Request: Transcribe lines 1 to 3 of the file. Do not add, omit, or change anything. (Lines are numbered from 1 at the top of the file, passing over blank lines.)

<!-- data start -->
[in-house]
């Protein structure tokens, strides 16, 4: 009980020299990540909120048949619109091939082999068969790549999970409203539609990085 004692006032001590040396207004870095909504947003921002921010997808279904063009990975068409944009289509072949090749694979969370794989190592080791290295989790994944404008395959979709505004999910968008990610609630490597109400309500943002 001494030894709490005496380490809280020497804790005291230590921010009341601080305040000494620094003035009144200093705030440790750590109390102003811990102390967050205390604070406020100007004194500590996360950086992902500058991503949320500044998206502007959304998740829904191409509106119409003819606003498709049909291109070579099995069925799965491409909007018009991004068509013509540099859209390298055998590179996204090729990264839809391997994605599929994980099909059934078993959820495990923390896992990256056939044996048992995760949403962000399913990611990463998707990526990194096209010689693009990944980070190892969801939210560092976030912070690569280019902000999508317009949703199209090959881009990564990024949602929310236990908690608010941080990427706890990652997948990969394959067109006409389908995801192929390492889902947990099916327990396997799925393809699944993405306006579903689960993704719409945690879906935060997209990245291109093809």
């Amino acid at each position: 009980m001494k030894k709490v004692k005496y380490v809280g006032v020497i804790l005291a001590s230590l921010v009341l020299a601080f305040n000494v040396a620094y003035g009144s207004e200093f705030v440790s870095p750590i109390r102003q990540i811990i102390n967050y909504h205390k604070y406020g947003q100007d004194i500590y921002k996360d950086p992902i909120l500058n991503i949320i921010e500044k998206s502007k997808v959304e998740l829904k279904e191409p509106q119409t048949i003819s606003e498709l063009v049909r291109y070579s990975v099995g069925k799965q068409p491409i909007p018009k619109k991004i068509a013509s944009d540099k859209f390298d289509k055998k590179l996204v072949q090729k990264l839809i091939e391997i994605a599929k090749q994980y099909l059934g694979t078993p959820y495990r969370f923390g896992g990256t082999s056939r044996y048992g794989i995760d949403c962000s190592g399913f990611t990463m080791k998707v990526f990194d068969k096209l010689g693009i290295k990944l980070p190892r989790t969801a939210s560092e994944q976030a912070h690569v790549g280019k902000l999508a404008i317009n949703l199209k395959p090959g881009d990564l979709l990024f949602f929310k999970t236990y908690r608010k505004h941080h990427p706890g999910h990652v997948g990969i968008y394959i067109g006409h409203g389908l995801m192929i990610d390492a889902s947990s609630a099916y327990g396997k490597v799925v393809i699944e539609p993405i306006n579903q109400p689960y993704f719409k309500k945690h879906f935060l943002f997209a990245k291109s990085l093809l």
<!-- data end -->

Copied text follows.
[in-house]
């Protein structure tokens, strides 16, 4: 009980020299990540909120048949619109091939082999068969790549999970409203539609990085 004692006032001590040396207004870095909504947003921002921010997808279904063009990975068409944009289509072949090749694979969370794989190592080791290295989790994944404008395959979709505004999910968008990610609630490597109400309500943002 001494030894709490005496380490809280020497804790005291230590921010009341601080305040000494620094003035009144200093705030440790750590109390102003811990102390967050205390604070406020100007004194500590996360950086992902500058991503949320500044998206502007959304998740829904191409509106119409003819606003498709049909291109070579099995069925799965491409909007018009991004068509013509540099859209390298055998590179996204090729990264839809391997994605599929994980099909059934078993959820495990923390896992990256056939044996048992995760949403962000399913990611990463998707990526990194096209010689693009990944980070190892969801939210560092976030912070690569280019902000999508317009949703199209090959881009990564990024949602929310236990908690608010941080990427706890990652997948990969394959067109006409389908995801192929390492889902947990099916327990396997799925393809699944993405306006579903689960993704719409945690879906935060997209990245291109093809």
């Amino acid at each position: 009980m001494k030894k709490v004692k005496y380490v809280g006032v020497i804790l005291a001590s230590l921010v009341l020299a601080f305040n000494v040396a620094y003035g009144s207004e200093f705030v440790s870095p750590i109390r102003q990540i811990i102390n967050y909504h205390k604070y406020g947003q100007d004194i500590y921002k996360d950086p992902i909120l500058n991503i949320i921010e500044k998206s502007k997808v959304e998740l829904k279904e191409p509106q119409t048949i003819s606003e498709l063009v049909r291109y070579s990975v099995g069925k799965q068409p491409i909007p018009k619109k991004i068509a013509s944009d540099k859209f390298d289509k055998k590179l996204v072949q090729k990264l839809i091939e391997i994605a599929k090749q994980y099909l059934g694979t078993p959820y495990r969370f923390g896992g990256t082999s056939r044996y048992g794989i995760d949403c962000s190592g399913f990611t990463m080791k998707v990526f990194d068969k096209l010689g693009i290295k990944l980070p190892r989790t969801a939210s560092e994944q976030a912070h690569v790549g280019k902000l999508a404008i317009n949703l199209k395959p090959g881009d990564l979709l990024f949602f929310k999970t236990y908690r608010k505004h941080h990427p706890g999910h990652v997948g990969i968008y394959i067109g006409h409203g389908l995801m192929i990610d390492a889902s947990s609630a099916y327990g396997k490597v799925v393809i699944e539609p993405i306006n579903q109400p689960y993704f719409k309500k945690h879906f935060l943002f997209a990245k291109s990085l093809l």